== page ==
November 12, 2009 6:30pm
I had a thought while I was downstairs, and I’m so glad that I remembered to get it out once I sat back down here. I have been meaning to go over this for quite some time, and I keep saying I’m going to mention it to Pastor, but I never manage to remember. Every once in a while, I get a flash of memory of what it was like when I first met Cody and came out of the closet. In fact, the very night that I came out to my parents is a prime example of what I want to talk about.
When I came out to mom and dad, let’s just say it didn’t go so well. We didn’t get too heated that night that I recall (although there were a couple of occasions shortly after that were), but it didn’t really go all that well either. I was upset and needed to talk to someone when I got home from my parents. I had told Cody earlier that afternoon that I was planning to come out to my parents, and he made it clear that I could call him to talk if I needed to. Well, did I ever need to talk to him. The problem was, I kept calling and calling his cell phone, but he didn’t answer. This would be the first of many, many occasions where I felt that I was being punished for being gay.
Cody and I had only been dating for about three or four weeks when this happened, and I remember to this day when I call Cody or give someone those numbers that the reason I memorized his home and cell phone numbers was because I spent so much time franticly dialing and redialing them. I remember a nasty storm, but I can’t be certain of it now; I think that my memory may have added that in over time to color the tale.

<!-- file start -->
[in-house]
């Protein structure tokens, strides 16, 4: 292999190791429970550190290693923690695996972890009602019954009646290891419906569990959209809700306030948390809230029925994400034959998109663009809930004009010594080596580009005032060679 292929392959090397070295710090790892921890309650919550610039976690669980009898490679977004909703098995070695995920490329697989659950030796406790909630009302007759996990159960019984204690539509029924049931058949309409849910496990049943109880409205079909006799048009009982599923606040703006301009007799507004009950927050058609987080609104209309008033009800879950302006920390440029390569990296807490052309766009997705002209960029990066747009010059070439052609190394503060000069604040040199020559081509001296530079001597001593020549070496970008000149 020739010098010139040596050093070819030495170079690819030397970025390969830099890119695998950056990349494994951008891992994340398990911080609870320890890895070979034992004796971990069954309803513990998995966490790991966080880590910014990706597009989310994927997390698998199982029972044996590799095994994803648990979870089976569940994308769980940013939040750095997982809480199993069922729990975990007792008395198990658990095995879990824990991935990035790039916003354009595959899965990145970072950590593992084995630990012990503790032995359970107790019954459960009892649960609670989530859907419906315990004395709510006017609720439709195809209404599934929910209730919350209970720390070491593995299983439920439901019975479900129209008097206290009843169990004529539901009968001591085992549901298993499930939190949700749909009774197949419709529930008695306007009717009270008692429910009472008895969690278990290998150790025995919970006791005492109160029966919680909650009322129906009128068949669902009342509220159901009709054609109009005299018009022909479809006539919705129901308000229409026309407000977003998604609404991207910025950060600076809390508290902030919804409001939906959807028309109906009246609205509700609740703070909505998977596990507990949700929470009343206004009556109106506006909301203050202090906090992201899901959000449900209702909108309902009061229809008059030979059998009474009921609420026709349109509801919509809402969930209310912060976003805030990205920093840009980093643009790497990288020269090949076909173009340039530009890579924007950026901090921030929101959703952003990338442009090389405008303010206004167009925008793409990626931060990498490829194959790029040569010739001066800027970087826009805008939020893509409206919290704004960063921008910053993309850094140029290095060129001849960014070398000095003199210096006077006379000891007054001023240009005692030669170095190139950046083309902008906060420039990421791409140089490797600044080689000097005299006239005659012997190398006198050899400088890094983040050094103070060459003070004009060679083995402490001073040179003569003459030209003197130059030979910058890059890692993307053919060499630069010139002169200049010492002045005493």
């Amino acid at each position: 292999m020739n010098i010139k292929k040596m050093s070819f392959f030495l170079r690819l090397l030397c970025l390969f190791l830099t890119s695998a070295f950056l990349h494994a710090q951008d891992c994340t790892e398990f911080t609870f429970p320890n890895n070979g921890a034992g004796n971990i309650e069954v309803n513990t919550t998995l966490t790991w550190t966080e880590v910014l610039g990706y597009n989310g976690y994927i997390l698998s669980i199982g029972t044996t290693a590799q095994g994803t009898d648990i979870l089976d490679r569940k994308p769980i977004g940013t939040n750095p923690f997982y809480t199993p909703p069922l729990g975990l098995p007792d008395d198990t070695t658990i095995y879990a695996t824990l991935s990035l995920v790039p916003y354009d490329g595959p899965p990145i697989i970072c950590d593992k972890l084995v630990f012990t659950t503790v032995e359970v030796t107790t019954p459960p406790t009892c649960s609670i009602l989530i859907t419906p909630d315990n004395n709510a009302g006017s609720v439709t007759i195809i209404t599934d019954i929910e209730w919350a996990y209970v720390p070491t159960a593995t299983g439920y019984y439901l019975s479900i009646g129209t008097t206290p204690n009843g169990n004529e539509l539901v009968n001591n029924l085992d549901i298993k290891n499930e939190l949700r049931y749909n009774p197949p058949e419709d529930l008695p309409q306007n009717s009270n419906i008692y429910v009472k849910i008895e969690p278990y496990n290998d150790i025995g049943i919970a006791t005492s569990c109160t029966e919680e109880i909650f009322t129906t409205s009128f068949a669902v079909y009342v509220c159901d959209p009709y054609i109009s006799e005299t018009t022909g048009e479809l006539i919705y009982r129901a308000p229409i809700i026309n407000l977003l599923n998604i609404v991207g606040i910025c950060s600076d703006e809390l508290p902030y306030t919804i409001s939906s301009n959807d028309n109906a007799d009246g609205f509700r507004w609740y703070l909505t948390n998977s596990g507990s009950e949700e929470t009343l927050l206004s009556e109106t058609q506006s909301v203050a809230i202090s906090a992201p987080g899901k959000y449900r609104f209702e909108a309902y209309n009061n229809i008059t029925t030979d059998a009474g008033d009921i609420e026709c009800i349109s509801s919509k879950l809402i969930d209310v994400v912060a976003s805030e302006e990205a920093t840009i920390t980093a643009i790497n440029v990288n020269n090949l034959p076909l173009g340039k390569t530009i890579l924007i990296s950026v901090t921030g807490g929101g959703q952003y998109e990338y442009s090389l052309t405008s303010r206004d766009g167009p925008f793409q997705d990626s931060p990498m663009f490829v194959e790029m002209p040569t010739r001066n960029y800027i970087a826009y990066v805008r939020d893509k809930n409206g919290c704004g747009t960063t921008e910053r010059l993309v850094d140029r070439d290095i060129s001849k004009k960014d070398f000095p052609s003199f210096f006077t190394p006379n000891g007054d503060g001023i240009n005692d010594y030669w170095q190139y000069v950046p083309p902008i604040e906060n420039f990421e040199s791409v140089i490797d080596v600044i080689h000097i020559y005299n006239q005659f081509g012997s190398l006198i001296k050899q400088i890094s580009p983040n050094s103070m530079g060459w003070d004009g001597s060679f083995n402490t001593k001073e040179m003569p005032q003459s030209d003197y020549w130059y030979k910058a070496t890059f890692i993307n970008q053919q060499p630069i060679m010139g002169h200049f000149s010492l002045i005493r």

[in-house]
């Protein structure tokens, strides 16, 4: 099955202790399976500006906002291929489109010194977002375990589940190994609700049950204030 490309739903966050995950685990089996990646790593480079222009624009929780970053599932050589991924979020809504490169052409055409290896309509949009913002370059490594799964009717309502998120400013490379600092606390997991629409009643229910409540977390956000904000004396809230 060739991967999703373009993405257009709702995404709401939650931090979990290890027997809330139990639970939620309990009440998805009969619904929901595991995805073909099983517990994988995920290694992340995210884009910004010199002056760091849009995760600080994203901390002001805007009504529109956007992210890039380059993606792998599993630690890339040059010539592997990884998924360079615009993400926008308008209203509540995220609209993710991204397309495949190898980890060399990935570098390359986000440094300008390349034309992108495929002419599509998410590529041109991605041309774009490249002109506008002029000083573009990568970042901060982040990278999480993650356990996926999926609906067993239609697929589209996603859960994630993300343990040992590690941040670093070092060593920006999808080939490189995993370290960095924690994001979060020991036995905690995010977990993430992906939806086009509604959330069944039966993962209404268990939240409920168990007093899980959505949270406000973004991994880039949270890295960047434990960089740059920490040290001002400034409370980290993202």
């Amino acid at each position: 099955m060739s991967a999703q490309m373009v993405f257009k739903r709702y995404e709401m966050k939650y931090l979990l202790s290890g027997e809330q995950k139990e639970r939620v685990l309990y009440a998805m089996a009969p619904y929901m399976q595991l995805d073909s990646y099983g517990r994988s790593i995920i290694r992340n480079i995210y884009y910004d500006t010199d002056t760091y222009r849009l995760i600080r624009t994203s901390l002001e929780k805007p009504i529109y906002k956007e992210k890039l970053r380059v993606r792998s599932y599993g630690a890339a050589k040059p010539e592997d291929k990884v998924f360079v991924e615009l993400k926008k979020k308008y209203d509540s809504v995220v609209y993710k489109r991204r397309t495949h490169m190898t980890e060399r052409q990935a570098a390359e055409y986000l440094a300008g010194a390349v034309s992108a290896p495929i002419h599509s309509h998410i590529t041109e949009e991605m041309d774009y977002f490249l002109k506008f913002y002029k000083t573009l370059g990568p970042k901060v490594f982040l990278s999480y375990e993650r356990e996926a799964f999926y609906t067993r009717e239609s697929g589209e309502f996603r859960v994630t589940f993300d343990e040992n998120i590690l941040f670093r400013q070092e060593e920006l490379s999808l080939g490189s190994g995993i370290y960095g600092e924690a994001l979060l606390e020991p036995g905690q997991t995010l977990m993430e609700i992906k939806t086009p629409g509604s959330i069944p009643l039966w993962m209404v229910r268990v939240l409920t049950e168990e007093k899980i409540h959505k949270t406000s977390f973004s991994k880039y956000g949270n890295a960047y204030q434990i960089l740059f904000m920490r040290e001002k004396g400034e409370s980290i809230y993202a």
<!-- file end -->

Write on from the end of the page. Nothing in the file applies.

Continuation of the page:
At any rate, I was trying desperately to contact Cody to no avail. He just wasn’t answering. So my mind, raised on fundamentalist Christian fire and brimstone, immediately went ape shit. This was my penance. I had called down the wrath of God upon the both of us for daring to walk willingly into a homosexual relationship. I feared the worst had happened to Cody. He wasn’t answering his phones because he had been killed in an accident. He had fallen off the side of the building at work. He had been struck down by a heart attack or a stroke. All because I came out to mom and dad.
It was not a pleasant way to spend the evening, I assure you.
As it turned out, Cody wasn’t home, so there was obviously no way he could have answered the home phone. He had gone for a motorcycle ride to his friend Paul’s house and he left his cell phone in his jacket pocket, and his jacket was in the driveway draped over the seat of his bike. No fire and brimstone. No heart attack. Just an everyday, run of the mill, simple explanation. Yet my mind, having been trained to think that homosexuals were the epitome of sin for 23 years, simply took off chasing rabbits every which way except the one that ended in truth.
There were so many occasions, particularly that summer, that something would trigger those horrible thoughts of God’s punishment. I would be driving the 90 mile journey to see Cody in a hellacious downpour with horrible winds, and my mind of course told me that God had sent the storm because I was going to see Cody.
There would be a terrible thunderstorm, and as I looked out Cody’s kitchen window, I was sure that God was going to send the huge oak tree in the back yard crashing through the back of the house, crushing everything in its path, including us.
It was like I was Charlie Brown with the rain cloud over my head. Only this was no ordinary rain cloud: this was the wrath of an angry, vengeful God. It was rough to say the least.
I’m exhausted, and I need a shower.